The U.S. Powerboat Show in Annapolis, MD, is just days away, and you can be sure it'll be packed with the latest boats and boating tech. New tech can be awesome — and it can be terrible. Tech can make our lives easier, our days more productive, and our knowledge base larger. Or, it can confuse the bejesus out of us, bringing all progress to a halt. This is particularly true when it comes to boats. And in some ways, a tech-free boat is a carefree boat. Few pleasures in life are as great as coasting along with nothing but a simple hull and an outboard pushing you where you want to cast next. On the other hand, just how many fish would you coast past without ever taking that cast?
There’s some new tech in the boating world which you’ll want to be aware of as you walk the docks at the U. S. Powerboat Show in Annapolis, MD, looking for a new ride. And when it comes to larger boats which are bound to be complex, tech is generally a good thing. So as you shop for a new fishing machine, in each of these categories be on the lookout for:
The Latest in Electronics
In the recent past Furuno fans have come to enjoy the addition of Fish It and Drift It, functions added to the NavNet TZtouch3 system which give you the ability to create a waypoint at a hotspot and then automatically calculates where to position your boat to drift across it in a given timeframe. Simrad introduced a new platform in their NSX series. Raymarine rolled out their Cyclone radar and announced compatibility with SiriusXM Fish Mapping service. And Garmin updated its ECHOMAPS and rolled out a new autopilot control head. But none of these developments are what we’d call earth-shattering.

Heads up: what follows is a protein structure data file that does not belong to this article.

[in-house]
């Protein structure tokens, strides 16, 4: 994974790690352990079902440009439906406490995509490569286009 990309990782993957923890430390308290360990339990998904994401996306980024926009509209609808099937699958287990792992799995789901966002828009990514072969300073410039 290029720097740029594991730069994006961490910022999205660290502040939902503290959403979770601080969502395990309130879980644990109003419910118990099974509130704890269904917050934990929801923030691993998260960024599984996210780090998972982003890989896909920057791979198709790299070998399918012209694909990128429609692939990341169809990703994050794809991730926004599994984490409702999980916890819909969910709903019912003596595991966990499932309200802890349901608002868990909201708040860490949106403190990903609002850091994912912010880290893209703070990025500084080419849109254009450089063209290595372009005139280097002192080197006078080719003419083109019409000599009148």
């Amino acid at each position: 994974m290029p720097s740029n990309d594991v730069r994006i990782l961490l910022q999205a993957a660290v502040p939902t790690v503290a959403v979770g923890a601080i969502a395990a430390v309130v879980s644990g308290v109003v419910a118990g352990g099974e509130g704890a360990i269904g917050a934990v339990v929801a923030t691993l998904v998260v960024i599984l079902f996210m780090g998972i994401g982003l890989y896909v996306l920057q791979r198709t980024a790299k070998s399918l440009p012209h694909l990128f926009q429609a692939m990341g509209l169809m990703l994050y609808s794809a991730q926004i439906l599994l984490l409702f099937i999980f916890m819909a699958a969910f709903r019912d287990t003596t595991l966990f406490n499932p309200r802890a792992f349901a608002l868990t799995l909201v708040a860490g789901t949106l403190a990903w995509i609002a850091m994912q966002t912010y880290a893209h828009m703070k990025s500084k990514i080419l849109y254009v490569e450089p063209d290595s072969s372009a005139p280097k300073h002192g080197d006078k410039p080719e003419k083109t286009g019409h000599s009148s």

There has, however, been a continual march in the direction of digital switching. Brunswick, the largest boatbuilder in the country, acquired Power Products back in 2018, including the Mastervolt brand. Then last year they acquired Navico. Now they own both the CZone digital switching system and the MFDs to interface with it, and digital switching has already popped up on everything from pontoon boats to bowriders. Look for this expansion to continue and reach boats of all shapes, sizes, and types in the near future.
The Latest in Tech
Seakeeper rocked the boating world — un-rocked it, actually — with their gyroscopic stabilization, and their latest product is going to un-rock it a whole lot more. The new Ride is a vessel attitude control system (VACS) combining rotary blades at the transom with sensory tech that takes up to 1000 measurements per second. As the boat runs across the water’s surface the VACS constantly adjusts the blades to mitigate pitch, roll, and yaw.
Seakeeper says the Ride reduces a boat’s overall motion while underway by up to 70 percent while simultaneously eliminating listing and automizing trim on vessels from 19 to 35 feet. Added bonus: hole-shot is improved, and heeling in turns is adjusted. Considering how accurate Seakeeper has been with their claims about gyro performance (heck, in some ways they’ve been downright modest) we don’t doubt this for a minute, and we’re looking forward to seeing the Ride with our own eyes asap. We bet you are, too, and lucky for us it will be at the Annapolis Boat Show, installed on a Sportsman 212 and a 231 at the Riverside Marine display. Demos will be available the weekend after the show (call Riverside at (410) 686-1500 for reservations).